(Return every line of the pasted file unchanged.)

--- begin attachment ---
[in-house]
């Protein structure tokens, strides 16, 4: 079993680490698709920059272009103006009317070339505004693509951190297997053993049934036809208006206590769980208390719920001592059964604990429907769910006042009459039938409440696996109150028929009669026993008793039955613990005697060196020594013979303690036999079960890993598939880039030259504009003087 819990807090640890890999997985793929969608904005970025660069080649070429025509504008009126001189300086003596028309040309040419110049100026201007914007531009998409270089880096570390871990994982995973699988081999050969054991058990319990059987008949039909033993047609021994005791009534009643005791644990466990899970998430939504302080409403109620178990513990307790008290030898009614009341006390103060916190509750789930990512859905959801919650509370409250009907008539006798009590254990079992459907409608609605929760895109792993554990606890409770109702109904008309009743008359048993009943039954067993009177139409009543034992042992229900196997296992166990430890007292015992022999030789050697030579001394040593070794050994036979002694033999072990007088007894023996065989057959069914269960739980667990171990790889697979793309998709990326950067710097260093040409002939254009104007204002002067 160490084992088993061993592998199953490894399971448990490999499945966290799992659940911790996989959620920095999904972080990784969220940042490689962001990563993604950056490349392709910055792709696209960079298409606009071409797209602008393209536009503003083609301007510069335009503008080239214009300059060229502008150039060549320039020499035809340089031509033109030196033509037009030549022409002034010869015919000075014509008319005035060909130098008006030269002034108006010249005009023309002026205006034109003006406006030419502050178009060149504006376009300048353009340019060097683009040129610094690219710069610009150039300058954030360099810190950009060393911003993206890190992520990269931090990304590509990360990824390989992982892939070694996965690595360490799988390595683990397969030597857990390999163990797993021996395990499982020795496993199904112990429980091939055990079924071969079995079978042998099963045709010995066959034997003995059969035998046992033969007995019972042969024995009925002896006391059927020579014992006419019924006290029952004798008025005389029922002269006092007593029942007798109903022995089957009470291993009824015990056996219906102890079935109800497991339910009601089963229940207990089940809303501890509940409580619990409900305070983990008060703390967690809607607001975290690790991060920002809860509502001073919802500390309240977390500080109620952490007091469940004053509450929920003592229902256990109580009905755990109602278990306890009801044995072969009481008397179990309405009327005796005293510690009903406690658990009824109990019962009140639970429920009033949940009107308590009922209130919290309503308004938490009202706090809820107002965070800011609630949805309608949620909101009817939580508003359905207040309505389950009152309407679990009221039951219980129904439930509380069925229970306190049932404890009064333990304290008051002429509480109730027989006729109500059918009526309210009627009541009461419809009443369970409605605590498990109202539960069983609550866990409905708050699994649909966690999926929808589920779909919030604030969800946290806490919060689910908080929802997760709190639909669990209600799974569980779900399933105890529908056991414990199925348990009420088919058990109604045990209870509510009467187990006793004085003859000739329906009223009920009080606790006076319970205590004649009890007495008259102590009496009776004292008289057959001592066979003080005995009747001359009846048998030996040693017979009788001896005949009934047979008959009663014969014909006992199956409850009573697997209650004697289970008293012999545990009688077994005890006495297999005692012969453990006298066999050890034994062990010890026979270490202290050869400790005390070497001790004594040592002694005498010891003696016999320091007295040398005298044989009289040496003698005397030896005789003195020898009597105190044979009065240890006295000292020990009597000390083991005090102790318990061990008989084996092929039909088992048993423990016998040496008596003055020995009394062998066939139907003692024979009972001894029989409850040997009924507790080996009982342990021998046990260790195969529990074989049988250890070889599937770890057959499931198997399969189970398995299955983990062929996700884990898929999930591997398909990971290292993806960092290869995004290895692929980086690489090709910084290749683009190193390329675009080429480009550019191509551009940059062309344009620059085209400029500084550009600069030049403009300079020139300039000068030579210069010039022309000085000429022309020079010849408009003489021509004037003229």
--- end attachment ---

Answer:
[in-house]
């Protein structure tokens, strides 16, 4: 079993680490698709920059272009103006009317070339505004693509951190297997053993049934036809208006206590769980208390719920001592059964604990429907769910006042009459039938409440696996109150028929009669026993008793039955613990005697060196020594013979303690036999079960890993598939880039030259504009003087 819990807090640890890999997985793929969608904005970025660069080649070429025509504008009126001189300086003596028309040309040419110049100026201007914007531009998409270089880096570390871990994982995973699988081999050969054991058990319990059987008949039909033993047609021994005791009534009643005791644990466990899970998430939504302080409403109620178990513990307790008290030898009614009341006390103060916190509750789930990512859905959801919650509370409250009907008539006798009590254990079992459907409608609605929760895109792993554990606890409770109702109904008309009743008359048993009943039954067993009177139409009543034992042992229900196997296992166990430890007292015992022999030789050697030579001394040593070794050994036979002694033999072990007088007894023996065989057959069914269960739980667990171990790889697979793309998709990326950067710097260093040409002939254009104007204002002067 160490084992088993061993592998199953490894399971448990490999499945966290799992659940911790996989959620920095999904972080990784969220940042490689962001990563993604950056490349392709910055792709696209960079298409606009071409797209602008393209536009503003083609301007510069335009503008080239214009300059060229502008150039060549320039020499035809340089031509033109030196033509037009030549022409002034010869015919000075014509008319005035060909130098008006030269002034108006010249005009023309002026205006034109003006406006030419502050178009060149504006376009300048353009340019060097683009040129610094690219710069610009150039300058954030360099810190950009060393911003993206890190992520990269931090990304590509990360990824390989992982892939070694996965690595360490799988390595683990397969030597857990390999163990797993021996395990499982020795496993199904112990429980091939055990079924071969079995079978042998099963045709010995066959034997003995059969035998046992033969007995019972042969024995009925002896006391059927020579014992006419019924006290029952004798008025005389029922002269006092007593029942007798109903022995089957009470291993009824015990056996219906102890079935109800497991339910009601089963229940207990089940809303501890509940409580619990409900305070983990008060703390967690809607607001975290690790991060920002809860509502001073919802500390309240977390500080109620952490007091469940004053509450929920003592229902256990109580009905755990109602278990306890009801044995072969009481008397179990309405009327005796005293510690009903406690658990009824109990019962009140639970429920009033949940009107308590009922209130919290309503308004938490009202706090809820107002965070800011609630949805309608949620909101009817939580508003359905207040309505389950009152309407679990009221039951219980129904439930509380069925229970306190049932404890009064333990304290008051002429509480109730027989006729109500059918009526309210009627009541009461419809009443369970409605605590498990109202539960069983609550866990409905708050699994649909966690999926929808589920779909919030604030969800946290806490919060689910908080929802997760709190639909669990209600799974569980779900399933105890529908056991414990199925348990009420088919058990109604045990209870509510009467187990006793004085003859000739329906009223009920009080606790006076319970205590004649009890007495008259102590009496009776004292008289057959001592066979003080005995009747001359009846048998030996040693017979009788001896005949009934047979008959009663014969014909006992199956409850009573697997209650004697289970008293012999545990009688077994005890006495297999005692012969453990006298066999050890034994062990010890026979270490202290050869400790005390070497001790004594040592002694005498010891003696016999320091007295040398005298044989009289040496003698005397030896005789003195020898009597105190044979009065240890006295000292020990009597000390083991005090102790318990061990008989084996092929039909088992048993423990016998040496008596003055020995009394062998066939139907003692024979009972001894029989409850040997009924507790080996009982342990021998046990260790195969529990074989049988250890070889599937770890057959499931198997399969189970398995299955983990062929996700884990898929999930591997398909990971290292993806960092290869995004290895692929980086690489090709910084290749683009190193390329675009080429480009550019191509551009940059062309344009620059085209400029500084550009600069030049403009300079020139300039000068030579210069010039022309000085000429022309020079010849408009003489021509004037003229």